• Following the progress achieved under the previous strategies, it contains concrete proposals for deploying three principal instruments –regulatory, investment and policy instruments – to address three areas of EU action – (1) resilience, technological sovereignty and leadership, (2) building operational capacity to prevent, deter and respond, and (3) advancing a global and open cyberspace. The EU is committed to supporting this strategy through an unprecedented level of investment in the EU’s digital transition over the next seven years – potentially quadrupling previous levels – as part of new technological and industrial policies and the recovery agenda
  • Cybersecurity must be integrated into all these digital investments, particularly key technologies like Artificial Intelligence (AI), encryption and quantum computing, using incentives, obligations and benchmarks. This can stimulate the growth of the European cybersecurity industry and provide the certainty needed to ease the phasing out of legacy systems. The European Defence Fund (EDF) will support European cyber defence solutions, as part of the European defence technological and industrial base. Cybersecurity is included in external financial instruments to support our partners, notably the Neighbourhood, Development and International Cooperation Instrument. Preventing the misuse of technologies, protecting critical infrastructure and ensuring the integrity of supply chains also enables the EU’s adherence to the UN norms, rules and principles of responsible state behavior.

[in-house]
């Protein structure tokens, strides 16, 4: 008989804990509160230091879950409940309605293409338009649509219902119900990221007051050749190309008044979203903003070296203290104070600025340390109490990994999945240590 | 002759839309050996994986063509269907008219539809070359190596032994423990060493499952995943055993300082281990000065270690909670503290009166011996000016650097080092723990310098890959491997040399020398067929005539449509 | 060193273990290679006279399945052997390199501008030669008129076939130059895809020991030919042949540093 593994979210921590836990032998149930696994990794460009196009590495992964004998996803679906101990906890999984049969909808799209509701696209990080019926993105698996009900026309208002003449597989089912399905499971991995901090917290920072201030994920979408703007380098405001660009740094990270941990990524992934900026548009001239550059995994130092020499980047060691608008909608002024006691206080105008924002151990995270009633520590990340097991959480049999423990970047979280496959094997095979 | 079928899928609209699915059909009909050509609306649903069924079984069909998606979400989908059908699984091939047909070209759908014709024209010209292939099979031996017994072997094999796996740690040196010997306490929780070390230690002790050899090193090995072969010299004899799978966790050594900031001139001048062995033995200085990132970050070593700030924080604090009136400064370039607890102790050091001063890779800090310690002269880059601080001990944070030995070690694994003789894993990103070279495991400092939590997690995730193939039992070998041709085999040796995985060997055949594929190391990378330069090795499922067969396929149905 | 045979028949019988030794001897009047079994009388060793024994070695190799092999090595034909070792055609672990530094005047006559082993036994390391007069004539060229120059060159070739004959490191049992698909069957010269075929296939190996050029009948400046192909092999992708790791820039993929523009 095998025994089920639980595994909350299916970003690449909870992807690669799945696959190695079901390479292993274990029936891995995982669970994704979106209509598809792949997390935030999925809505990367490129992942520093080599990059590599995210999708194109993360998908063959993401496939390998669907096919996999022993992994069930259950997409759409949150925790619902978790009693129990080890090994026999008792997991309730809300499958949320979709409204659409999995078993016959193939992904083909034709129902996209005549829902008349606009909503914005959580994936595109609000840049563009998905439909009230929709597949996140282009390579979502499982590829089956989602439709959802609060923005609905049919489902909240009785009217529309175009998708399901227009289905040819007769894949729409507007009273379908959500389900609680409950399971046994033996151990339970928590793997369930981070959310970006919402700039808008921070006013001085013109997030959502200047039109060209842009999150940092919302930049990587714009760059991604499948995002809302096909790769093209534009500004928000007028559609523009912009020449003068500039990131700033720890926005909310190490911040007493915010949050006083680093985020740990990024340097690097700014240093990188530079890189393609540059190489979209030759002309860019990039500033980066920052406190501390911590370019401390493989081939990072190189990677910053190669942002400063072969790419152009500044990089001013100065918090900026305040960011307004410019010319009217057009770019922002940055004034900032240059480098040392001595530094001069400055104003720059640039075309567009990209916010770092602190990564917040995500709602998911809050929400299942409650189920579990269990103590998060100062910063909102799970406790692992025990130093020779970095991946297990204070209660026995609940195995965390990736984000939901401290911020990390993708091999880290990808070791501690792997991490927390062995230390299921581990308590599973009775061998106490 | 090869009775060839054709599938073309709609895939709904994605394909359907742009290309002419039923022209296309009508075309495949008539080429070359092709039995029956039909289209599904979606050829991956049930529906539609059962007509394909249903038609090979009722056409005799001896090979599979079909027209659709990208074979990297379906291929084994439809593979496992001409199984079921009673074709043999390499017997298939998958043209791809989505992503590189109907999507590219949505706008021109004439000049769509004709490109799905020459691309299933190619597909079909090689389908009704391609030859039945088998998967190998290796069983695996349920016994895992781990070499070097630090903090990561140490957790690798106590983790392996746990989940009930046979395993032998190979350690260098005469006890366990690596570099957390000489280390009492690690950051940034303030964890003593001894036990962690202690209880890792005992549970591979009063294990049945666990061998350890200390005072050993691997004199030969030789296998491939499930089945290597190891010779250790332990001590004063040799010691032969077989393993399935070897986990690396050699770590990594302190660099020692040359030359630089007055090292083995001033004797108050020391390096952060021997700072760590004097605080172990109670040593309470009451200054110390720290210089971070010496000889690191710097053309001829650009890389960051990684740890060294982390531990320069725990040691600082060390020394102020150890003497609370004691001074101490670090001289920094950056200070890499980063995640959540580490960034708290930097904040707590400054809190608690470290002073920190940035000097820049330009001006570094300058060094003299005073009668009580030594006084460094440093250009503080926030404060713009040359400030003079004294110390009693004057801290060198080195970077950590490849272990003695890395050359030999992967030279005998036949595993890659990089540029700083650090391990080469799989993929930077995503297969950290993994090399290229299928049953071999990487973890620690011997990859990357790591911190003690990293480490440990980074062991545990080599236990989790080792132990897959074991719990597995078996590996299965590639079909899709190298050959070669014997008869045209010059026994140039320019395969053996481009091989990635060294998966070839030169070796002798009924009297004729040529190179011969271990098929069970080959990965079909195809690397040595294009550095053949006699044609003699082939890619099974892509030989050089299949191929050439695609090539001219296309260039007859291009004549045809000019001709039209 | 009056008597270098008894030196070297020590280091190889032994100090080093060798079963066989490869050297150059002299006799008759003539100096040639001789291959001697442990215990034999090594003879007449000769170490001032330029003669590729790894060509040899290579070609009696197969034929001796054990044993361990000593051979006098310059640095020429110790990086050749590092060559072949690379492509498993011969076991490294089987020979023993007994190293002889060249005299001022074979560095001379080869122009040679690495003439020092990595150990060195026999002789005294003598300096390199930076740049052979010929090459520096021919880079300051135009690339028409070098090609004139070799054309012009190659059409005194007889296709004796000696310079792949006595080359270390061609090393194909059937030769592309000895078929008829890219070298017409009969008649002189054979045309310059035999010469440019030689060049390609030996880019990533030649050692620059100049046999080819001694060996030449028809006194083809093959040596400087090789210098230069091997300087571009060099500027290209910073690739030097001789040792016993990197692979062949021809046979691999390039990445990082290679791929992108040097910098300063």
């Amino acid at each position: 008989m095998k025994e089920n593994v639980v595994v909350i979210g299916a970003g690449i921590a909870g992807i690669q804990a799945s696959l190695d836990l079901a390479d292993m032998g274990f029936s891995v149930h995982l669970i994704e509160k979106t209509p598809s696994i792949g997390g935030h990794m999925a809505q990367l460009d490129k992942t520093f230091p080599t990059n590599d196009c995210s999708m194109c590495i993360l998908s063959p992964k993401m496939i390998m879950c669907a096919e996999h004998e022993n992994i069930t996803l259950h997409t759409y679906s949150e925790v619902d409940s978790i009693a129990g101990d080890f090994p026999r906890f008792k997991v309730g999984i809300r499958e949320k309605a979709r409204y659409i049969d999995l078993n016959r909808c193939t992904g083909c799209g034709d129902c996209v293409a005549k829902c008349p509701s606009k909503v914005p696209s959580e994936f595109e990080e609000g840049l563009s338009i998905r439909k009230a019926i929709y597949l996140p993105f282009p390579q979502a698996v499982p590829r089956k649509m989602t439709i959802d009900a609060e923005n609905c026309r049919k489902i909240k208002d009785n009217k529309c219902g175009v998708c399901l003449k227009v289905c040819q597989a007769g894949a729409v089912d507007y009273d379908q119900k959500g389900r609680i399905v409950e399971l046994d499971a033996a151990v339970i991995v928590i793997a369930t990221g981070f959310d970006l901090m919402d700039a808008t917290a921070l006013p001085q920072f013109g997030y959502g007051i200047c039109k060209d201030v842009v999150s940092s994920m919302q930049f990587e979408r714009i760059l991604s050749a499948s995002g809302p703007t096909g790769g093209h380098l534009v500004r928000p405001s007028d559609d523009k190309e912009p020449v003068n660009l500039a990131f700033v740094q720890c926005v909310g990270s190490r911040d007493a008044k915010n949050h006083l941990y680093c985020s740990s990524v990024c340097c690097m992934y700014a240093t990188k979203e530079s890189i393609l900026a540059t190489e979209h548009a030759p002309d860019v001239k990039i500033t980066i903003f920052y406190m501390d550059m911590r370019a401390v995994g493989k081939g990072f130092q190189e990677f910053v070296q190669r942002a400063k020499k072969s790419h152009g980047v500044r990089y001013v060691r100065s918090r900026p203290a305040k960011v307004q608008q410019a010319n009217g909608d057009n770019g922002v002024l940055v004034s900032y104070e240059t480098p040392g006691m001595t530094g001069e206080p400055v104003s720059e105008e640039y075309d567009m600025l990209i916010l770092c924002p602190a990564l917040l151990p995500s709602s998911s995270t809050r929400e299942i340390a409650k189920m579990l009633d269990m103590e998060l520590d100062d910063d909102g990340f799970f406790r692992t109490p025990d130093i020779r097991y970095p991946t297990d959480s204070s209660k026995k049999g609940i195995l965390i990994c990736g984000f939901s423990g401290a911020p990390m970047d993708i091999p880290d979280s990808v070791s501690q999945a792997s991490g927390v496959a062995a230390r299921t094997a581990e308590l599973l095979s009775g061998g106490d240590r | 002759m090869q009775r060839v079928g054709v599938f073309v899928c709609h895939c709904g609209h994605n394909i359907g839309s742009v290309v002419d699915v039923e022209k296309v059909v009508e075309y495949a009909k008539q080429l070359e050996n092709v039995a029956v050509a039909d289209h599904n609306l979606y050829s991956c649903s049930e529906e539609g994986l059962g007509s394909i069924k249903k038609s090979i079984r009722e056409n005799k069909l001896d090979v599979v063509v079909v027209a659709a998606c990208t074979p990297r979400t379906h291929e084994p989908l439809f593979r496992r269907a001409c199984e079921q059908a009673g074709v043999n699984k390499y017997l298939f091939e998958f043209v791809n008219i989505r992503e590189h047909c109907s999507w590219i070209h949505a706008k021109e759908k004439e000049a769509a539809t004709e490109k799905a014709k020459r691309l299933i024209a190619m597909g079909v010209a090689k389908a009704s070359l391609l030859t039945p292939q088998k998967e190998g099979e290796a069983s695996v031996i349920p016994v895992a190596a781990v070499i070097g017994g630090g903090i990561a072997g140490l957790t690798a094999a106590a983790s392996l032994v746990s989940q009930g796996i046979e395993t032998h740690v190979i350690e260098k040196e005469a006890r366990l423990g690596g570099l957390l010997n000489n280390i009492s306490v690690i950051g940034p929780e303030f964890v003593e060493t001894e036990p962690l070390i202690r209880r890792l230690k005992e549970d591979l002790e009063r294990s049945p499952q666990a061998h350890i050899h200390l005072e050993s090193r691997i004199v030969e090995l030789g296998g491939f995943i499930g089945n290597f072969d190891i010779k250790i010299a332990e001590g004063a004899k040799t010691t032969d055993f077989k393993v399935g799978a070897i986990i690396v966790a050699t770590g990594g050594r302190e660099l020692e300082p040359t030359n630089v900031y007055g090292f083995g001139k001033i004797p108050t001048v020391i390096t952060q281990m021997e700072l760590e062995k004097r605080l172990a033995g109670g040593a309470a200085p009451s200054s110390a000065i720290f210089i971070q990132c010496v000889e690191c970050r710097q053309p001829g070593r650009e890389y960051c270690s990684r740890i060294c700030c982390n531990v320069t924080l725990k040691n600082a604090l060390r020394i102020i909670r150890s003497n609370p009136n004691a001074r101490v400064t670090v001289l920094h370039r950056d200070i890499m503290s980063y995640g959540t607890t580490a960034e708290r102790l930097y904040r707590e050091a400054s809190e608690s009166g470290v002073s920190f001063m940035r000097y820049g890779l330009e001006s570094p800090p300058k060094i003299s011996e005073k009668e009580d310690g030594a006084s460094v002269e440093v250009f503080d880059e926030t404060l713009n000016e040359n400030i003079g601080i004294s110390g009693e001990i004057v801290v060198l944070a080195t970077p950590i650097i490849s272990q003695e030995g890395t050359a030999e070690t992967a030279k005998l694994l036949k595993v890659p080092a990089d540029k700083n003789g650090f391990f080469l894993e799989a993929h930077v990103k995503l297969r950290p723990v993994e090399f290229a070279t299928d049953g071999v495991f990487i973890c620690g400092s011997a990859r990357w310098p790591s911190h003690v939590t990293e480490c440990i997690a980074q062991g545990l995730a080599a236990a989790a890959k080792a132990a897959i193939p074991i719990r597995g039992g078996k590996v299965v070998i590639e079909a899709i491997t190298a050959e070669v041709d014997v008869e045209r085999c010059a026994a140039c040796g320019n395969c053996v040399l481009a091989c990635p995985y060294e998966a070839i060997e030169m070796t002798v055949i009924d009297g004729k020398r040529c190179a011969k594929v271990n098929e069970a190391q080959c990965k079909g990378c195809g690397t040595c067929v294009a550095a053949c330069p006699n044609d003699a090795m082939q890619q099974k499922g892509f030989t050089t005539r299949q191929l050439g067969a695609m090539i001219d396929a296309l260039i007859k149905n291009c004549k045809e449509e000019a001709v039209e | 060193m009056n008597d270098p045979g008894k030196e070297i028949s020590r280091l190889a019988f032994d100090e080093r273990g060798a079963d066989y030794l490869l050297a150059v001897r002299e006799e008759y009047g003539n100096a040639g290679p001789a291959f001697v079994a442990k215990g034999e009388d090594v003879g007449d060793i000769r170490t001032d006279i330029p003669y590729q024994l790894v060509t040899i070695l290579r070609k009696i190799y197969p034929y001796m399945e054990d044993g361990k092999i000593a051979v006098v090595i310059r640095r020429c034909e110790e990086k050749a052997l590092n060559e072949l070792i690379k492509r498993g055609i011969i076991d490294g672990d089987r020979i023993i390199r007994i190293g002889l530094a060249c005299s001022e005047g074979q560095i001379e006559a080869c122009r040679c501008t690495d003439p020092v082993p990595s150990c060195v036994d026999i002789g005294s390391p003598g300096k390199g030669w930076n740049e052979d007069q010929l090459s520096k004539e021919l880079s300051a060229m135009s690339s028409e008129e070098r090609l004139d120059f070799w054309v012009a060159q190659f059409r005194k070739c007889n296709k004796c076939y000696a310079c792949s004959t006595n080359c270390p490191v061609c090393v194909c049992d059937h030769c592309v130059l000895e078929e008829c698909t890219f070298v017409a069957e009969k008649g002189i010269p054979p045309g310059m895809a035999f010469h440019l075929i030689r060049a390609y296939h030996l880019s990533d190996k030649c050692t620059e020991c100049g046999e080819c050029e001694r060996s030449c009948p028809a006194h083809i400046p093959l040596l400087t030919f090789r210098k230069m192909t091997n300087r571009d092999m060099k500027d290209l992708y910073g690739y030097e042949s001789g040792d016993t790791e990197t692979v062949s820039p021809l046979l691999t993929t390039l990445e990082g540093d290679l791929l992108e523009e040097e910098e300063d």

Per the EC’s press release, the ”Directive on the resilience of critical entities” “expands both the scope and depth of the 2008 European Critical Infrastructure directive.” The EC added: